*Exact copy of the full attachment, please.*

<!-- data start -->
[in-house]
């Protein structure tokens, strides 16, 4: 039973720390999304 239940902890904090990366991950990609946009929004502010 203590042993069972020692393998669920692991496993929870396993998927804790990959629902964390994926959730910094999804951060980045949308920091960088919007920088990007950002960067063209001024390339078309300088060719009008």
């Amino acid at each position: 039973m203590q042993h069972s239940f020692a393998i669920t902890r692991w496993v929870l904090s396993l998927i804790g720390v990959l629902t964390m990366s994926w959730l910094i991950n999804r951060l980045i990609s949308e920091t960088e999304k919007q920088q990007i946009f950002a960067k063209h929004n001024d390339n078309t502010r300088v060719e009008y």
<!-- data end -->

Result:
[in-house]
């Protein structure tokens, strides 16, 4: 039973720390999304 239940902890904090990366991950990609946009929004502010 203590042993069972020692393998669920692991496993929870396993998927804790990959629902964390994926959730910094999804951060980045949308920091960088919007920088990007950002960067063209001024390339078309300088060719009008």
């Amino acid at each position: 039973m203590q042993h069972s239940f020692a393998i669920t902890r692991w496993v929870l904090s396993l998927i804790g720390v990959l629902t964390m990366s994926w959730l910094i991950n999804r951060l980045i990609s949308e920091t960088e999304k919007q920088q990007i946009f950002a960067k063209h929004n001024d390339n078309t502010r300088v060719e009008y």